An Interesting Quote From The Prize

THIS IS INTERESTING … In my more-thorough-than-first-reading revisit of Daniel Yergin’s The Prize: The Epic Quest for Oil, Money and Power, I have come upon this interesting paragraph describing the attempts of the U.S. government to coordinate oil supplies among Western countries in the face of the 1967 embargo (which was a consequence of the Six-Day War) when the oil-producing countries in the Middle East attempted to use the oil weapon:

The working assumption was that the oil committee of the Organization for Economic Cooperation and Development, representing the industrial countries, would, in the event of a crisis, declare an emergency and implement a “Suez system,” as in 1956, and coordinate the overall allocation among the Western countries. Yet when the United States requested such a step, many OECD countries, confident that they would be able to make their own supply arrangements, resisted. American officials were shocked. Without an OECD resolution to the effect that an emergency was at hand, the Justice Department would not grant the antitrust waiver necessary for American companies to cooperate with each other. Only when the United States warned that, without an OECD statement, American companies would not share information (and, by implication, oil) with foreign copmanies did the OECD unanimously, though with abstentions by France, Germany, and Turkey [emphasis added by LK], approve a motion that the “threat of an emergency” existed, so allowing both American and international coordination measures to be put into effect.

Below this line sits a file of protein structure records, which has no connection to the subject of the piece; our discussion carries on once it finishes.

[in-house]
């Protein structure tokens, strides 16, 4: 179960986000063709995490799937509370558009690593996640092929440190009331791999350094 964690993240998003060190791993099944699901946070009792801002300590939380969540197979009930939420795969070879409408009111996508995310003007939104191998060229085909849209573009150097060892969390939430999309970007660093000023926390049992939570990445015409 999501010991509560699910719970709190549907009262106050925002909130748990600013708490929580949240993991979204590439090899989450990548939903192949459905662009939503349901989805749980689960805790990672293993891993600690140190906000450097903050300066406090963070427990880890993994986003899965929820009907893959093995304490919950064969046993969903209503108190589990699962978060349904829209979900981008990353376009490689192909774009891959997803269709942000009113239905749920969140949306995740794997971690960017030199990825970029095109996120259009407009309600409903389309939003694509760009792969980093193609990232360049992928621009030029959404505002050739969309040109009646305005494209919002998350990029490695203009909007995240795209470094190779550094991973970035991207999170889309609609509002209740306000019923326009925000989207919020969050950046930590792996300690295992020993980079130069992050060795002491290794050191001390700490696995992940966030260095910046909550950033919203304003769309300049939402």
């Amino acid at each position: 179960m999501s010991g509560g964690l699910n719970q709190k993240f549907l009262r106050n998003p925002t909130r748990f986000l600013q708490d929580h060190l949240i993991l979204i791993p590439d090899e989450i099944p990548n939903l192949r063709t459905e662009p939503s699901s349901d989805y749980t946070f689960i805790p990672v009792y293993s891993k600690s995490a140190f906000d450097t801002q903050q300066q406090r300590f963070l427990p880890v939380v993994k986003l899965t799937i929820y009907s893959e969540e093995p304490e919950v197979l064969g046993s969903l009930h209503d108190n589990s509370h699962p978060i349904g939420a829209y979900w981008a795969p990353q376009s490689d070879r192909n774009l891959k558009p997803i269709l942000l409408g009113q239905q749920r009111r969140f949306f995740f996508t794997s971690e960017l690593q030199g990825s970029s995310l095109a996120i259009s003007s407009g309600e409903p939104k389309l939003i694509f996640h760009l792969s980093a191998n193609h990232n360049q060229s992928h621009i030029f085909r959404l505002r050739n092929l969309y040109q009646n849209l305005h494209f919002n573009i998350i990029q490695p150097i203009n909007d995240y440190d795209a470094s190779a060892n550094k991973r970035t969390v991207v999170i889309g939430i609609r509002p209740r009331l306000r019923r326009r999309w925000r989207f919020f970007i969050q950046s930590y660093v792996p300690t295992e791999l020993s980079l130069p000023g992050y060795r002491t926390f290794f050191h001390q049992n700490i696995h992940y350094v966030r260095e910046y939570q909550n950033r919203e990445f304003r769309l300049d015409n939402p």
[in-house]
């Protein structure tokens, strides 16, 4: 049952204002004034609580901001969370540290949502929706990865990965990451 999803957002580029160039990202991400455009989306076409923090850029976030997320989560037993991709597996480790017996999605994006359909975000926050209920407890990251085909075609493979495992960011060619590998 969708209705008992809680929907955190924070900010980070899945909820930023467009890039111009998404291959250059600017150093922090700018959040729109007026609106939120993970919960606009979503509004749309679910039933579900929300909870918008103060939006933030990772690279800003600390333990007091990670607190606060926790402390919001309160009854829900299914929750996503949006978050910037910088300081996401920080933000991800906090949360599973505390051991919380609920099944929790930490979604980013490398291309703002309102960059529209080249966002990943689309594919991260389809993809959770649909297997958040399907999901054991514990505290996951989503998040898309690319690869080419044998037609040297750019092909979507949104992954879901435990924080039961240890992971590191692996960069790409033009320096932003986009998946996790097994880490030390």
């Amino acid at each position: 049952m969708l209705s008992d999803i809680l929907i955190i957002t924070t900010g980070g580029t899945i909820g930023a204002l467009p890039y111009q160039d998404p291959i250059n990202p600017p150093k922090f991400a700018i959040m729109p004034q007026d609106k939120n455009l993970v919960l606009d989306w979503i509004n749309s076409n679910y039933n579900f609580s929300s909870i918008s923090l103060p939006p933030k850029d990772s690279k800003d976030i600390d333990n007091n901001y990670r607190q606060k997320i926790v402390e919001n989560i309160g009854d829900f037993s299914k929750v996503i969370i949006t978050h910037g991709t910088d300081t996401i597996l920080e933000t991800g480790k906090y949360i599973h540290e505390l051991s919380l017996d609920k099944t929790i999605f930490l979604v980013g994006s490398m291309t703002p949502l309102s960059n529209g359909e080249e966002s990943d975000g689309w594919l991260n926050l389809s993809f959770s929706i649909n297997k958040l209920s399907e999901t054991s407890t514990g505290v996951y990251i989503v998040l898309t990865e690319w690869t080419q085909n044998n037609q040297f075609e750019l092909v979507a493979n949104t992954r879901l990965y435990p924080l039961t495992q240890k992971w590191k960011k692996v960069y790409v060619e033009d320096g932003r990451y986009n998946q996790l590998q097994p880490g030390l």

Well, if that doesn’t ring a loud bell …